Jennifer felt anxious about an upcoming history exam. This would be her first test in a college class, and she wanted to do well. Jennifer took lots of notes during class and while reading the textbook. In preparation for the exam, she had tried to review all five textbook chapters along with all of her notes.
The morning of the exam, Jennifer felt nervous and unprepared. After so much studying and review, why wasn’t she more confident?
Jennifer’s situation shows that there really is such a thing as studying too much. Her mistake was in trying to master all of the course material. Whether you take one or more than one class, it’s simply impossible to retain every single particle of information you encounter in a textbook or lecture. And, instructors don’t generally give open-book exams or allow their students to preview the quizzes or tests ahead of time. So, how can you decide what to study and “know what to know”? The answer is to prioritize what you’re trying to learn and memorize, rather than trying to tackle all of it. Below are some strategies to help you do this.
- Think about concepts rather than facts: From time to time, you’ll need to memorize cold, hard facts—like a list of math equations or a vocabulary list in a Spanish class. Most of the time, though, instructors will care much more that you are learning about the key concepts in a subject or course—i.e., how photosynthesis works, how to write a thesis statement, the causes of the French Revolution, and so on. For example, Jennifer might have been more successful with her studying—and felt better about it—if she had focused on the important historical developments (the “big ideas”) discussed in class, as opposed to trying to memorize a long list of dates and facts.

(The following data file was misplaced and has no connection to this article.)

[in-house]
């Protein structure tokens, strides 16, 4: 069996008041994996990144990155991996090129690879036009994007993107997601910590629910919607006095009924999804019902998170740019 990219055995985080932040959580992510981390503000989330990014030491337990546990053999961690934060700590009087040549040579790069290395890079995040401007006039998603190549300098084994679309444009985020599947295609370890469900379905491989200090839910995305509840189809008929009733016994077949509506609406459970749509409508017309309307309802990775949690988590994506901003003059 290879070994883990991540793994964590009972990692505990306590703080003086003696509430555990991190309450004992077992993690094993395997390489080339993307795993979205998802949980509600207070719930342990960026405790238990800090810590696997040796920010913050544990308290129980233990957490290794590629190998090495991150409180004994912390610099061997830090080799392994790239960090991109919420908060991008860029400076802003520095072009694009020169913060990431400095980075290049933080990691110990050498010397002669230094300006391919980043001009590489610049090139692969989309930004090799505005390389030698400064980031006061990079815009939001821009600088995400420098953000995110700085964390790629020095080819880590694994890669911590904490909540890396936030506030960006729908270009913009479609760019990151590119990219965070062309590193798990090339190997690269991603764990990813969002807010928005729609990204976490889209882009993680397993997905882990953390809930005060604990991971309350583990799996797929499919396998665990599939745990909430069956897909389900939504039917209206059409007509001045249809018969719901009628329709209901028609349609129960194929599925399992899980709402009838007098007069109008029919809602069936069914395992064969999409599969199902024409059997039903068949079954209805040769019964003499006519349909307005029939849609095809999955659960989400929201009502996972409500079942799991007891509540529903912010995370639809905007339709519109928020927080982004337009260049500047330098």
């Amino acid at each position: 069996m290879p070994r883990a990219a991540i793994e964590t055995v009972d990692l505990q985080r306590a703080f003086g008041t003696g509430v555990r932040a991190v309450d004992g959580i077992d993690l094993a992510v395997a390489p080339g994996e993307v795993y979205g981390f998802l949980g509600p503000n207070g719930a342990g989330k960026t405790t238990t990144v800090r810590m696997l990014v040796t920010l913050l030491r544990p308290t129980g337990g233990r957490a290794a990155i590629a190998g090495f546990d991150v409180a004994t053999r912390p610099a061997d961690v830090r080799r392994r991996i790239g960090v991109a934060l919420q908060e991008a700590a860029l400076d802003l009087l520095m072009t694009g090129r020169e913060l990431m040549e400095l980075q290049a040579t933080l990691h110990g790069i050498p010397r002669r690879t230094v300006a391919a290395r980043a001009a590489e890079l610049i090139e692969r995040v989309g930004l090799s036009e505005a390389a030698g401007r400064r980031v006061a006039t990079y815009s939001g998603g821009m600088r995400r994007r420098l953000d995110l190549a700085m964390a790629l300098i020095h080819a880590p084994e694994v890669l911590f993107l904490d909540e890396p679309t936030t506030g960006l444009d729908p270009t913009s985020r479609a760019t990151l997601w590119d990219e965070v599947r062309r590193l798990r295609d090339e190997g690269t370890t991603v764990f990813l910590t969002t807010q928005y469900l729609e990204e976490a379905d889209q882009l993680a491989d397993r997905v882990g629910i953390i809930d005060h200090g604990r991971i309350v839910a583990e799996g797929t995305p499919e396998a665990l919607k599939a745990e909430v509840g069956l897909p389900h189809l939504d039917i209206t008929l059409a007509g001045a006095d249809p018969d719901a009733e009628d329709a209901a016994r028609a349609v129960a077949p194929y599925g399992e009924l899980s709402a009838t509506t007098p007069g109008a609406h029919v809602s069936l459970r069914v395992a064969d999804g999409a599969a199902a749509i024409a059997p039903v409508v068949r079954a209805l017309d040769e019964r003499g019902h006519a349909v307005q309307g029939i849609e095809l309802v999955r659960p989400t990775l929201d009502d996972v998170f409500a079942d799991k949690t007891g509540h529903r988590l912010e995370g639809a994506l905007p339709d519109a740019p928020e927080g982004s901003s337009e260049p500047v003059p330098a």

- Take cues from your instructor: Pay attention to what your instructor writes on the board or includes in study guides and handouts. Although these may be short—just a list of words and phrases, say—they are likely core concepts that you’ll want to focus on. Also, instructors tend to refer to important concepts repeatedly during class, and they may even tell you what’s important to know before an exam or other assessment.
- Look for key terms: Textbooks will often put key terms in bold or italics. These terms and their definitions are usually important and can help you remember larger concepts.
- Use summaries: Textbooks often have summaries or study guides at the end of each chapter. These summaries are a good way to check in and see whether you grasp the main elements of the reading. If no summary is available, try to write your own—you’ll learn much more by writing about what you read than by reading alone.